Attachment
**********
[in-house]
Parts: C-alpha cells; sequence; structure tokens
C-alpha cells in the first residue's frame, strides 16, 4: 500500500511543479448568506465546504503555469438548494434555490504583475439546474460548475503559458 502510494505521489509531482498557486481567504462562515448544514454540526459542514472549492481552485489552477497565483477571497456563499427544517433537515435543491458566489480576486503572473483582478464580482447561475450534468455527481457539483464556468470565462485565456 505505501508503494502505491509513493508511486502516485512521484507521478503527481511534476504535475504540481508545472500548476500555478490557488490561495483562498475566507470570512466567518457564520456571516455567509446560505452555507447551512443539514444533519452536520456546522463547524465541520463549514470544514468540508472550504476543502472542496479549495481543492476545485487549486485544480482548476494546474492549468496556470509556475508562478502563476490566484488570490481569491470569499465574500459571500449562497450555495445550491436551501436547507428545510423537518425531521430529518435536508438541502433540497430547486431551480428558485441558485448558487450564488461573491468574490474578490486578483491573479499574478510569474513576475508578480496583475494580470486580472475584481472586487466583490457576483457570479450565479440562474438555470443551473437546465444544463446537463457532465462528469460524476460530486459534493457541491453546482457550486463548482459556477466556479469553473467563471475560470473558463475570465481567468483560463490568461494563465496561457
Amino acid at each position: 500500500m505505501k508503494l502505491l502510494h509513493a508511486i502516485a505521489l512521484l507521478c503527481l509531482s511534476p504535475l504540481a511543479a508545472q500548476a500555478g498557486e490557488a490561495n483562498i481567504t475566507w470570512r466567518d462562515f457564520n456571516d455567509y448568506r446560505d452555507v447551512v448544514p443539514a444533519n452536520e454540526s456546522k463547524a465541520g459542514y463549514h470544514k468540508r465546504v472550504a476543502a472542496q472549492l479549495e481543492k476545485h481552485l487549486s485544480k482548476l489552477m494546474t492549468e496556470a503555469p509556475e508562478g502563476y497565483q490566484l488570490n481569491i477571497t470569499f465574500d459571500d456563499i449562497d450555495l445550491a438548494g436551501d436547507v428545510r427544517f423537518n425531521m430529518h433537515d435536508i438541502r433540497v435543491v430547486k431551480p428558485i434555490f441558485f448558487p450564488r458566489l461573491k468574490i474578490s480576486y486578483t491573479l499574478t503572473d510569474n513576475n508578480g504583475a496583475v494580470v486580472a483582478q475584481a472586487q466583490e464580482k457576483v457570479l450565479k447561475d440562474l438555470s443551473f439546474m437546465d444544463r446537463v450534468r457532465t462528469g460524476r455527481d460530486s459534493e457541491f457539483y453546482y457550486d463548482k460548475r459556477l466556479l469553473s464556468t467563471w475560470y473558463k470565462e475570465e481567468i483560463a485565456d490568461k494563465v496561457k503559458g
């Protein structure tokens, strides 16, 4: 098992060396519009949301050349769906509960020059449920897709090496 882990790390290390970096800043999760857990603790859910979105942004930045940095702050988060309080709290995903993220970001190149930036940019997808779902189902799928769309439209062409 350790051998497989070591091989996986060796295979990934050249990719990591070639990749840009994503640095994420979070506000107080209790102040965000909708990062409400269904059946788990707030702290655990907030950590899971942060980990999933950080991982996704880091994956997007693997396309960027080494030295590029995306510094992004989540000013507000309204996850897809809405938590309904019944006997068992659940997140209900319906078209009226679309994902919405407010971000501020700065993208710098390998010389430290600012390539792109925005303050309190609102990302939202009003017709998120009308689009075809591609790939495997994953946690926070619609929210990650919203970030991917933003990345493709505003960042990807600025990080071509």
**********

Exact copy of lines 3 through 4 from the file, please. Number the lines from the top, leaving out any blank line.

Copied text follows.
C-alpha cells in the first residue's frame, strides 16, 4: 500500500511543479448568506465546504503555469438548494434555490504583475439546474460548475503559458 502510494505521489509531482498557486481567504462562515448544514454540526459542514472549492481552485489552477497565483477571497456563499427544517433537515435543491458566489480576486503572473483582478464580482447561475450534468455527481457539483464556468470565462485565456 505505501508503494502505491509513493508511486502516485512521484507521478503527481511534476504535475504540481508545472500548476500555478490557488490561495483562498475566507470570512466567518457564520456571516455567509446560505452555507447551512443539514444533519452536520456546522463547524465541520463549514470544514468540508472550504476543502472542496479549495481543492476545485487549486485544480482548476494546474492549468496556470509556475508562478502563476490566484488570490481569491470569499465574500459571500449562497450555495445550491436551501436547507428545510423537518425531521430529518435536508438541502433540497430547486431551480428558485441558485448558487450564488461573491468574490474578490486578483491573479499574478510569474513576475508578480496583475494580470486580472475584481472586487466583490457576483457570479450565479440562474438555470443551473437546465444544463446537463457532465462528469460524476460530486459534493457541491453546482457550486463548482459556477466556479469553473467563471475560470473558463475570465481567468483560463490568461494563465496561457
Amino acid at each position: 500500500m505505501k508503494l502505491l502510494h509513493a508511486i502516485a505521489l512521484l507521478c503527481l509531482s511534476p504535475l504540481a511543479a508545472q500548476a500555478g498557486e490557488a490561495n483562498i481567504t475566507w470570512r466567518d462562515f457564520n456571516d455567509y448568506r446560505d452555507v447551512v448544514p443539514a444533519n452536520e454540526s456546522k463547524a465541520g459542514y463549514h470544514k468540508r465546504v472550504a476543502a472542496q472549492l479549495e481543492k476545485h481552485l487549486s485544480k482548476l489552477m494546474t492549468e496556470a503555469p509556475e508562478g502563476y497565483q490566484l488570490n481569491i477571497t470569499f465574500d459571500d456563499i449562497d450555495l445550491a438548494g436551501d436547507v428545510r427544517f423537518n425531521m430529518h433537515d435536508i438541502r433540497v435543491v430547486k431551480p428558485i434555490f441558485f448558487p450564488r458566489l461573491k468574490i474578490s480576486y486578483t491573479l499574478t503572473d510569474n513576475n508578480g504583475a496583475v494580470v486580472a483582478q475584481a472586487q466583490e464580482k457576483v457570479l450565479k447561475d440562474l438555470s443551473f439546474m437546465d444544463r446537463v450534468r457532465t462528469g460524476r455527481d460530486s459534493e457541491f457539483y453546482y457550486d463548482k460548475r459556477l466556479l469553473s464556468t467563471w475560470y473558463k470565462e475570465e481567468i483560463a485565456d490568461k494563465v496561457k503559458g